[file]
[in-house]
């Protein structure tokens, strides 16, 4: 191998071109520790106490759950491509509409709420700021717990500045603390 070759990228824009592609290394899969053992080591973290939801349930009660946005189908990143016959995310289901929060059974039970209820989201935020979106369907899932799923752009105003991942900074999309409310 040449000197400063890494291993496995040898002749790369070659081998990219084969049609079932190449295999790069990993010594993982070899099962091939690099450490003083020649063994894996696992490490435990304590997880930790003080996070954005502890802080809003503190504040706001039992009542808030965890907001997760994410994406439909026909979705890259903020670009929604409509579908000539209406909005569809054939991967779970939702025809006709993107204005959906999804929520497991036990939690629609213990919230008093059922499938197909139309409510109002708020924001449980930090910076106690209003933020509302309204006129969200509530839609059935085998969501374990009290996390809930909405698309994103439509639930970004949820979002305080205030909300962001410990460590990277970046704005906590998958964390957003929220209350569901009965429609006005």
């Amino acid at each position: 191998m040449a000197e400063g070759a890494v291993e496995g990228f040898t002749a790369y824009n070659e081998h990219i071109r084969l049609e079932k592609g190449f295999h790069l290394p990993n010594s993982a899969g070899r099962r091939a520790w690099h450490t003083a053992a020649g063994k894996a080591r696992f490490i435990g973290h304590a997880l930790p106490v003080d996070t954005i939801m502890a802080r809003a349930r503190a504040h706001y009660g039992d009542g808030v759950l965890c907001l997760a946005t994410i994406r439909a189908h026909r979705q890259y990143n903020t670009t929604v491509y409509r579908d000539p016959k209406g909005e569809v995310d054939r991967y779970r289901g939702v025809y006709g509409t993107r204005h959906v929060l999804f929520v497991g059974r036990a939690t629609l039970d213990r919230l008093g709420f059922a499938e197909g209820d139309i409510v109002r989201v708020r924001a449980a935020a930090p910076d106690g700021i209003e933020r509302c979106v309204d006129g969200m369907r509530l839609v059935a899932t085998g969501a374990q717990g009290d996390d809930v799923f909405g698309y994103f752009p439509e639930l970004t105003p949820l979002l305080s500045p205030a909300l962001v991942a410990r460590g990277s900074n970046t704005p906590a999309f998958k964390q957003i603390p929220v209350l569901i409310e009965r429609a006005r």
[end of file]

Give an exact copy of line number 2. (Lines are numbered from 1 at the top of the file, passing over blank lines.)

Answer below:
């Protein structure tokens, strides 16, 4: 191998071109520790106490759950491509509409709420700021717990500045603390 070759990228824009592609290394899969053992080591973290939801349930009660946005189908990143016959995310289901929060059974039970209820989201935020979106369907899932799923752009105003991942900074999309409310 040449000197400063890494291993496995040898002749790369070659081998990219084969049609079932190449295999790069990993010594993982070899099962091939690099450490003083020649063994894996696992490490435990304590997880930790003080996070954005502890802080809003503190504040706001039992009542808030965890907001997760994410994406439909026909979705890259903020670009929604409509579908000539209406909005569809054939991967779970939702025809006709993107204005959906999804929520497991036990939690629609213990919230008093059922499938197909139309409510109002708020924001449980930090910076106690209003933020509302309204006129969200509530839609059935085998969501374990009290996390809930909405698309994103439509639930970004949820979002305080205030909300962001410990460590990277970046704005906590998958964390957003929220209350569901009965429609006005």